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The Science Of The Siesta

When you go back to work or class after lunch, why is it so hard to stay awake?

Although we get energy from food, we also use lots of energy to digest it. Your energy use increases 25-50% as you digest a meal. With all that action going on in the digestive system, the body sends extra blood to the gut to supply oxygen and other necessities.

How does the body know when to do this?

As food enters the stomach, the intestines secrete substances that dilate, or expand, the blood vessels that supply them with blood. As a result, more blood flows to the upper digestive tract, and there's a bit less to go around to the rest of the body. That might make your arms and legs and brain feel a little sluggish!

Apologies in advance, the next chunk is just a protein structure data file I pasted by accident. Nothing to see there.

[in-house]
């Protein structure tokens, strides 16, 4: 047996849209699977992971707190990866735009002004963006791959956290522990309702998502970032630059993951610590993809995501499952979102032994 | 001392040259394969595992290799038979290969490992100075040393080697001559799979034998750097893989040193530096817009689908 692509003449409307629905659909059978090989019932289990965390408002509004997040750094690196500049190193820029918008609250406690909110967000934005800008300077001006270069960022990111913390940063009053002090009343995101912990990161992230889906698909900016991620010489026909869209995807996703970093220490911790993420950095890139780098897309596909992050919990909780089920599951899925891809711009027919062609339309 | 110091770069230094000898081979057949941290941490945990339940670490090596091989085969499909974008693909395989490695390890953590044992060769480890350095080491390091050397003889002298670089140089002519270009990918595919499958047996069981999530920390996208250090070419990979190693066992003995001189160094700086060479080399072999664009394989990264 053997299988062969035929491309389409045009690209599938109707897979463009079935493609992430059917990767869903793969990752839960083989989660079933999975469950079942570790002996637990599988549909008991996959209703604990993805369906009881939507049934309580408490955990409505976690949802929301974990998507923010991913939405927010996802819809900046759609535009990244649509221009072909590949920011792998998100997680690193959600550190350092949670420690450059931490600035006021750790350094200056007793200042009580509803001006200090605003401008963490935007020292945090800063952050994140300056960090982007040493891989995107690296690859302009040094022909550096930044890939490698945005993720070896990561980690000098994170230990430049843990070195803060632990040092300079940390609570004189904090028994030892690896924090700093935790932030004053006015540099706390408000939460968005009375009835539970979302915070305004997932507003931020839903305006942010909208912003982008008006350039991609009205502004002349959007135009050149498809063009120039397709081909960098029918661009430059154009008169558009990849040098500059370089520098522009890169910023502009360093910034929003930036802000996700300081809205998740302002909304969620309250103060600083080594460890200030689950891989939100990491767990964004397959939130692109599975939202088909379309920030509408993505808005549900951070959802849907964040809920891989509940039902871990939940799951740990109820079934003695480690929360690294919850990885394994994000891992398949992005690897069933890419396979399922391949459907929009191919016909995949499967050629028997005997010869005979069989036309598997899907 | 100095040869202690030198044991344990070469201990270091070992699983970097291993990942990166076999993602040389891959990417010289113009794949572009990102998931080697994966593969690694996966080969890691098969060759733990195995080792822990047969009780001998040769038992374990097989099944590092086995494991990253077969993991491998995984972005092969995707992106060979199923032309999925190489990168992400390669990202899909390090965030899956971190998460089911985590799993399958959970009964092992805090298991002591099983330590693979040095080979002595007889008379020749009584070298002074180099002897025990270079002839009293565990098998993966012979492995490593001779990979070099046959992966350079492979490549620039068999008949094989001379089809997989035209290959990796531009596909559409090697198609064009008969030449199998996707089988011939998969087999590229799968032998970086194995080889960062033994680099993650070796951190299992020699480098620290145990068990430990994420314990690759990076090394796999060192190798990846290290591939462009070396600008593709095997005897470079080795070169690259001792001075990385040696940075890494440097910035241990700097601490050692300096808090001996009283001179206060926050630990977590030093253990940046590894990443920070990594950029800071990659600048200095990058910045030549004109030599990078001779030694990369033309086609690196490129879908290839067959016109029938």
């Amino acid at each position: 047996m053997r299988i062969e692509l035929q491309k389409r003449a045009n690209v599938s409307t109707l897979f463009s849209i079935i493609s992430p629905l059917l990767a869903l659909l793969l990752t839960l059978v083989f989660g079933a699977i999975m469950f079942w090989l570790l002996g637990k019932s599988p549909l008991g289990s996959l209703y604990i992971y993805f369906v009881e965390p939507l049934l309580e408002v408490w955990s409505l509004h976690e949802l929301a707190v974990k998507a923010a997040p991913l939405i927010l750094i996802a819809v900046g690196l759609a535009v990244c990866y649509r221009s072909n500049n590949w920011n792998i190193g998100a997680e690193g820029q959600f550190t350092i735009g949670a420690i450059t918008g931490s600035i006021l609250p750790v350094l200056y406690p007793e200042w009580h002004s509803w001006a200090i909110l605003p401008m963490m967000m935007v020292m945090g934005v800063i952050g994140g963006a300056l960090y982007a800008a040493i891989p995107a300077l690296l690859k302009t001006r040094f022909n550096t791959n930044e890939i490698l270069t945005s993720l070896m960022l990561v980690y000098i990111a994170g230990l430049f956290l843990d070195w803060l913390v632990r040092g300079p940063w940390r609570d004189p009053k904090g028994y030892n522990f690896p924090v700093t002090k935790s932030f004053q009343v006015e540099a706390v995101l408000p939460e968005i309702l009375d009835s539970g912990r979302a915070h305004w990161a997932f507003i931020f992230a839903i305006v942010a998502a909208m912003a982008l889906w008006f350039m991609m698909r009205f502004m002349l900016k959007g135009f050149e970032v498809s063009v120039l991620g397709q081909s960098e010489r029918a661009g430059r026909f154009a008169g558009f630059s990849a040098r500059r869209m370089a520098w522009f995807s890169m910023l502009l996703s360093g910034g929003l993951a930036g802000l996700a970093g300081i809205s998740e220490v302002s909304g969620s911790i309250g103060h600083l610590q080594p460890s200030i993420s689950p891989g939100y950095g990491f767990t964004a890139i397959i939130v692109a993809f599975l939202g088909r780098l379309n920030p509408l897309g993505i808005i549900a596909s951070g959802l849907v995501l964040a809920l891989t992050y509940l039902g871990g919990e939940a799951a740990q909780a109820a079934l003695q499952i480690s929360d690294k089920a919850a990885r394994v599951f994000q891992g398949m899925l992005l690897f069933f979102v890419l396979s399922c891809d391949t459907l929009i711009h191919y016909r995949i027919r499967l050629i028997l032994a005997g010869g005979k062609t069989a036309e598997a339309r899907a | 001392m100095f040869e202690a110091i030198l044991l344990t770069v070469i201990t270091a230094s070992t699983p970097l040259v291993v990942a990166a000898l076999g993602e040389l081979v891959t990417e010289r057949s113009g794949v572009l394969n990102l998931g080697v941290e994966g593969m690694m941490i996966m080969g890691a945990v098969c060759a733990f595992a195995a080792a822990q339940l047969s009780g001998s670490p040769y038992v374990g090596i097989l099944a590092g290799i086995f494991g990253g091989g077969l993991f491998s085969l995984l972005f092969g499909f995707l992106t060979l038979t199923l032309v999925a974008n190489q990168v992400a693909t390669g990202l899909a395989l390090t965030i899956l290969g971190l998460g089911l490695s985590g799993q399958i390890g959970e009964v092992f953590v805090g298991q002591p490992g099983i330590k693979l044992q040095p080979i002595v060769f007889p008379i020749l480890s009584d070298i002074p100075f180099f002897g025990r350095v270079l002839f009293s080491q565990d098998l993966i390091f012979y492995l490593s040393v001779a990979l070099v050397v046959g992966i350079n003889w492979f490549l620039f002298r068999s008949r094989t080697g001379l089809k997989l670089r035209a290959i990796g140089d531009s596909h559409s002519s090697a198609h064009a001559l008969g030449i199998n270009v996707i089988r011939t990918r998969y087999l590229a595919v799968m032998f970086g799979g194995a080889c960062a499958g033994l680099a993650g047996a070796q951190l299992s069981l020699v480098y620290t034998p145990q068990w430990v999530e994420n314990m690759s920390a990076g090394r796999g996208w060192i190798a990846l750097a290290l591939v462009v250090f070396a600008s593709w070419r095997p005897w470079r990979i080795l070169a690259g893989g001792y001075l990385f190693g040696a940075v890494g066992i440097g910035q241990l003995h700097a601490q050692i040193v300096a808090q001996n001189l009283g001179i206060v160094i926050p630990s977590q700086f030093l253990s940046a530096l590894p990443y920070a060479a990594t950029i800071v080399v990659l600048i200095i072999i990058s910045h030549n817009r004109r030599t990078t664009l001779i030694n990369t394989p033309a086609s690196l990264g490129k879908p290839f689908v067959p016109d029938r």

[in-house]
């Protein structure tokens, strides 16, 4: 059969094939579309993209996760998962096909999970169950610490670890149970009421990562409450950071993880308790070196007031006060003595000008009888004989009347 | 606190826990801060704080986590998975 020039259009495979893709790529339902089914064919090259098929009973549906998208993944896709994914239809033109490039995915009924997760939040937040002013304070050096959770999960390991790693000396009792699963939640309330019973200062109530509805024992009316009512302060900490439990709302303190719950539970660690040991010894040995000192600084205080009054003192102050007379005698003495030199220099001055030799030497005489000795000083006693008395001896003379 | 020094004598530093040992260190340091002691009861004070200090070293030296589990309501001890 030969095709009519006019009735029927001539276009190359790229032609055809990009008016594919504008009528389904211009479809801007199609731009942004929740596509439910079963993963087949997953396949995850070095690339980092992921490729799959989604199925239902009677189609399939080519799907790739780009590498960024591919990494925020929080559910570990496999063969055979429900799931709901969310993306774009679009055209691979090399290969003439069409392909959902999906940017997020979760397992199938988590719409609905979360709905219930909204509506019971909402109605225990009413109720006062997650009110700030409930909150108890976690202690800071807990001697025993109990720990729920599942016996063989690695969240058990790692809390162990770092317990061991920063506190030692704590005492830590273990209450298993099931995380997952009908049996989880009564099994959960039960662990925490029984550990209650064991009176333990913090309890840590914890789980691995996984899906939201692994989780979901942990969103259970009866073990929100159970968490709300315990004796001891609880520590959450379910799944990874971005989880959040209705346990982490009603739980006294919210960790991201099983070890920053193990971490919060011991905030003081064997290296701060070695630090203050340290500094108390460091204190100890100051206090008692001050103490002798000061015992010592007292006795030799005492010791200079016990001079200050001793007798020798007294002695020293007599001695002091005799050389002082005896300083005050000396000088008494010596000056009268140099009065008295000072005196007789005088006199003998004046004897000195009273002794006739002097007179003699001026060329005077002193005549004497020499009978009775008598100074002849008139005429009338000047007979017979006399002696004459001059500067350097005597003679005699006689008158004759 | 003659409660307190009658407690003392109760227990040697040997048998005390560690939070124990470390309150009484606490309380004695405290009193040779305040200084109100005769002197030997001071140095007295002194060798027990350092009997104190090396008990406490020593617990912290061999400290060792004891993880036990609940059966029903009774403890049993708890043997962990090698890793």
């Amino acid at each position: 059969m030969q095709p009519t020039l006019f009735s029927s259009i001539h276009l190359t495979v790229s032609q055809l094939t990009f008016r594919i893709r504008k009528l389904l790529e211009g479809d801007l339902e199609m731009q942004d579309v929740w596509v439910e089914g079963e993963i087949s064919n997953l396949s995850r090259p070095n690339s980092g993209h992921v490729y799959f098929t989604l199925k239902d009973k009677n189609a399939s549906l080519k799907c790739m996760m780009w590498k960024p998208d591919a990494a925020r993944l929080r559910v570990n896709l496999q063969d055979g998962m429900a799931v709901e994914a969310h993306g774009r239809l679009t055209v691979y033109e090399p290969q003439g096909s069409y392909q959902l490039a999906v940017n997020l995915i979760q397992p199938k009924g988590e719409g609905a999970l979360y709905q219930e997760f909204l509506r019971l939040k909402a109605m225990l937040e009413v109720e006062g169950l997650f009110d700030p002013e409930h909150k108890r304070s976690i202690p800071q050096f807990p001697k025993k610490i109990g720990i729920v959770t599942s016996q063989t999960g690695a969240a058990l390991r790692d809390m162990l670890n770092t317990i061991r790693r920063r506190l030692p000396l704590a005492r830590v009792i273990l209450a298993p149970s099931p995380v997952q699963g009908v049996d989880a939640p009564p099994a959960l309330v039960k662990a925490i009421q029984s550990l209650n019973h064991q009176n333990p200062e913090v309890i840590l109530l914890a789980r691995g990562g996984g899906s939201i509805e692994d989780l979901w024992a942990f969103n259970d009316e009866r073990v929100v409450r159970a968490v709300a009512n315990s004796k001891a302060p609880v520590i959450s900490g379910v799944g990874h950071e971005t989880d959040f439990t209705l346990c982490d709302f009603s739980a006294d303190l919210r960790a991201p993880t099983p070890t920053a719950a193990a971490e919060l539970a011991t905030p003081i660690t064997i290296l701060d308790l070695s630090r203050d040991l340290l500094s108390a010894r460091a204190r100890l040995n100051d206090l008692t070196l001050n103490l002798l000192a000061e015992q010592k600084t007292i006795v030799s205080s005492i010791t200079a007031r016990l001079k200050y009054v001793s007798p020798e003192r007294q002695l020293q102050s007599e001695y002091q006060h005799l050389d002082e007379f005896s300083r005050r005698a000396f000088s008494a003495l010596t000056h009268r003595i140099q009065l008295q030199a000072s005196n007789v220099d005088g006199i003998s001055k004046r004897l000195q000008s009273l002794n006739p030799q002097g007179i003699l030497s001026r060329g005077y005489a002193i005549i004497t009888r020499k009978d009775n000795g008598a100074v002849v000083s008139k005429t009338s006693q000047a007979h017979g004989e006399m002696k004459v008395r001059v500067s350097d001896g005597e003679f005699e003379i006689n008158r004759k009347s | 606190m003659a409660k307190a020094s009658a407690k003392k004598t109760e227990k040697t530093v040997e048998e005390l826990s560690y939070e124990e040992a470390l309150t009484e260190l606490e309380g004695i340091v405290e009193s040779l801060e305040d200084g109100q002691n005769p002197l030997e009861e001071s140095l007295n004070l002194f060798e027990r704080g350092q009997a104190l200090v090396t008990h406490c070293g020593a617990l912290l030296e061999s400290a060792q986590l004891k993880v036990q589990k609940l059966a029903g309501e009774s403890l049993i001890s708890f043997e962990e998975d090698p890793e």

At the same time, the small intestine releases a hormone that activates the part of the brain that controls sleep, making you drowsy. Finally, the natural components in foods can also contribute to the snooze effect. Certain foods, especially carbohydrates, increase production of serotonin in the brain. Serotonin works both to stop sugar craving, and to make you very relaxed. The larger the meal, the more pronounced that feeling can be. With all of these physiological reasons why we might feel sleepy after eating, a siesta after lunch sounds like a brilliant idea, and maybe after dinner and breakfast too!

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